9/14/07. The Wages of Sin Beat Those of Virtue, Business, NY Times. The “Vice Fund” outperforms the S&P Index and several SRI funds such as Domini. Comment: As of August 31, 2007 the Winslow Green Growth Fund, twice as big as the Vice Fund, outperformed the Vice Fund year-to-date (12.2% vs. 11.6%), over 3 years (24% vs. 20.9%) and over 5 years (23.3% vs. 18.1%). It’s sad when SRI investors sacrifice return, but it doesn’t have to be so.
SRI - Proxy Issues - Shareholder Rights. Socially responsible investing is the attempt to coinstrain investment choices to companies that meet certain standards of socially responsible behavior.
Some funds simply screen out companies based on what they sell - alcohol, cigarettes, gambling, military armaments. Others attempt to find CSR leaders in each industry sector.
Socially responsible mutual funds are operated by financial intermediaries such as Neuberger Berman, Calvert, Domini, Dreyfus... on behalf of individuals, private pension funds and municipal employee pension funds, of which the largest are those of California, New York State and New York City.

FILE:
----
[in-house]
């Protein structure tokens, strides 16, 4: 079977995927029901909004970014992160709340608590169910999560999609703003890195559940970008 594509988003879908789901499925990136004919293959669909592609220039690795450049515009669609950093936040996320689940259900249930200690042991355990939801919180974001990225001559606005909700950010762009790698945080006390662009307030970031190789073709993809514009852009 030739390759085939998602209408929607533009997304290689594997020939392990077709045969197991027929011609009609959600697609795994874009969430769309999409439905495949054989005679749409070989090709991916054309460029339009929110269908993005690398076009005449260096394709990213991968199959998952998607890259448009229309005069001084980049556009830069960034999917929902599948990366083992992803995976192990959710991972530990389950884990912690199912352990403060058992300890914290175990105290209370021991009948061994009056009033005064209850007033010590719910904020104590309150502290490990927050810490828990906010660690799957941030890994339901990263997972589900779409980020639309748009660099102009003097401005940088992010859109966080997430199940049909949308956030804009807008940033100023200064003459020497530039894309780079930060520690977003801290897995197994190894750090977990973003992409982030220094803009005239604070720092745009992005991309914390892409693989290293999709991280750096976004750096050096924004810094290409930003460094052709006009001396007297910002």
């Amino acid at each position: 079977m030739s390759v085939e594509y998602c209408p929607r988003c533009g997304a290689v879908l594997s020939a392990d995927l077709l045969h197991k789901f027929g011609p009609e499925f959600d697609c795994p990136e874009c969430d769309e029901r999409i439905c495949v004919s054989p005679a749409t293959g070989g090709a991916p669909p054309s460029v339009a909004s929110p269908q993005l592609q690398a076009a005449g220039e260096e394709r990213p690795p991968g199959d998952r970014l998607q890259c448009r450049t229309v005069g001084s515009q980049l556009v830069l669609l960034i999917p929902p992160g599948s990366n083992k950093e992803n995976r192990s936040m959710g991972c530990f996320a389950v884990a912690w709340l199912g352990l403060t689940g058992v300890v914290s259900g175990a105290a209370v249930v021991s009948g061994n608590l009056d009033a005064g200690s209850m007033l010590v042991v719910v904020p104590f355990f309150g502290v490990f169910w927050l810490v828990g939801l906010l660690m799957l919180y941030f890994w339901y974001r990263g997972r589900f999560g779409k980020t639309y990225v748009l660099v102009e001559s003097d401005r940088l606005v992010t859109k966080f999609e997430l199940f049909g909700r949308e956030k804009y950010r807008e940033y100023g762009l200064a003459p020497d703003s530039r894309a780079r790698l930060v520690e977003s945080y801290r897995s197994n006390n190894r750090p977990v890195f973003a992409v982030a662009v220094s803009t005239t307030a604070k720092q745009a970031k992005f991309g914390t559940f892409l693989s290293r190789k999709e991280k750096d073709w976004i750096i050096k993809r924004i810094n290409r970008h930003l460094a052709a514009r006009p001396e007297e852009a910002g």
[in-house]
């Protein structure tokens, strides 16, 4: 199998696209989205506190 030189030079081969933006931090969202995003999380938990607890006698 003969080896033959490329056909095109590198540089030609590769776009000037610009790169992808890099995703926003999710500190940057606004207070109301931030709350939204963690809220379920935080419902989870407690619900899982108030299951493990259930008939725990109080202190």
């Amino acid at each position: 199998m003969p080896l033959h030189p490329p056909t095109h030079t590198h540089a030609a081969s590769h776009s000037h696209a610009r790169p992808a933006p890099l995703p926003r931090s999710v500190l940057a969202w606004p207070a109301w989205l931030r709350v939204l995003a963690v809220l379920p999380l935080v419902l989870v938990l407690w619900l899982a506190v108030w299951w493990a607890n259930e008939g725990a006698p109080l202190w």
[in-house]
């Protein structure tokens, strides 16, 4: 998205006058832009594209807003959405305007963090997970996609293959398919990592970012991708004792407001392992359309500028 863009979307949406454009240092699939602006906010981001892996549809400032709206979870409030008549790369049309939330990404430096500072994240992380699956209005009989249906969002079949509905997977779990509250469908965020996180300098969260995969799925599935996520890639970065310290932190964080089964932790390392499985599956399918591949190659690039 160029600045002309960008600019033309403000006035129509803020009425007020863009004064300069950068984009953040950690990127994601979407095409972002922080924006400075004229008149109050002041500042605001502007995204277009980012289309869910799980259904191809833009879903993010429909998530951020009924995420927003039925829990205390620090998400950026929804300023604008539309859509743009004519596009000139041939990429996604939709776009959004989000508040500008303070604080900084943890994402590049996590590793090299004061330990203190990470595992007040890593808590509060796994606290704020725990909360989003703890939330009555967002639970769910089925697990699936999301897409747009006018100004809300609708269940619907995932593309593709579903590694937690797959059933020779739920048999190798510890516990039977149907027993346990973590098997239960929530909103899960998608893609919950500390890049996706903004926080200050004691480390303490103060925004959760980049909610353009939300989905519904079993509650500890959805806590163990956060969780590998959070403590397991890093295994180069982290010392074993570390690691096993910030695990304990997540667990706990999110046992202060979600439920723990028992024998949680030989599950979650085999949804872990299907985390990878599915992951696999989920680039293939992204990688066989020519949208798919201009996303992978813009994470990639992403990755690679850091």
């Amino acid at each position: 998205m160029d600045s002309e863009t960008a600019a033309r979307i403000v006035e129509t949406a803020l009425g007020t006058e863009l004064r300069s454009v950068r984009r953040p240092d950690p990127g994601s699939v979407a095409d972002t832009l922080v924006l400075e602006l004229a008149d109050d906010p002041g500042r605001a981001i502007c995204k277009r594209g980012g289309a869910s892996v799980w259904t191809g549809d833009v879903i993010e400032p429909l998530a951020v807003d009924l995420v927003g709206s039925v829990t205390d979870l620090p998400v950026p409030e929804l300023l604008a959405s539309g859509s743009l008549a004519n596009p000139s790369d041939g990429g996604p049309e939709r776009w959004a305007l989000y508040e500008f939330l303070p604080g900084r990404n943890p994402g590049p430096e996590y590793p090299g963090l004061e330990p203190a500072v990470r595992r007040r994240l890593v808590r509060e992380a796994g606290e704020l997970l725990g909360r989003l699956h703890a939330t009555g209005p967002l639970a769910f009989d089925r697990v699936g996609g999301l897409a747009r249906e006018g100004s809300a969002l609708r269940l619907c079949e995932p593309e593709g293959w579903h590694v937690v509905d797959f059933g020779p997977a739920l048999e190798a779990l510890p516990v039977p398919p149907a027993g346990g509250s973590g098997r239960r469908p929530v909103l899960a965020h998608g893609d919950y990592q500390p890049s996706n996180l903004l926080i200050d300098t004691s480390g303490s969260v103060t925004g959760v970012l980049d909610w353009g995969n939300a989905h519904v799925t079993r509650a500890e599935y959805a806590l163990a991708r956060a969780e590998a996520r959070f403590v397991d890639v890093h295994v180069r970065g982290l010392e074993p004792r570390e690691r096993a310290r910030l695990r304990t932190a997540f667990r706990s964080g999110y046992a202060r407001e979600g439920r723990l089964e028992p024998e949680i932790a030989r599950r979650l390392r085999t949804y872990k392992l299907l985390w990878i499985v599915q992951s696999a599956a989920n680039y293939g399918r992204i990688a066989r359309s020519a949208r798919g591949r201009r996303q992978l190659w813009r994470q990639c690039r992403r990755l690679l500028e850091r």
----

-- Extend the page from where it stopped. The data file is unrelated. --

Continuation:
Pension funds collectively own a large portion of the shares of American corporations and seek to influence corporate executives through "social" proxy resolutions.
One issue that has emerged is how binding social proxies are. Some proxies have won a majority of shareholder votes but have not been acted on. A response of institutional investors advocating change by proxy has been to pass resolutions requiring changes in by-laws that would mandate greater responsiveness to shareholder majorities. Another response has been to seek changes in corporate charters.
A recent development has been the creation of "Vice" funds to invest in companies that have been screened out of social funds. Two stories have appeared in the New York Times in 2007 noting the good performance of these funds relative to the socially responsible funds.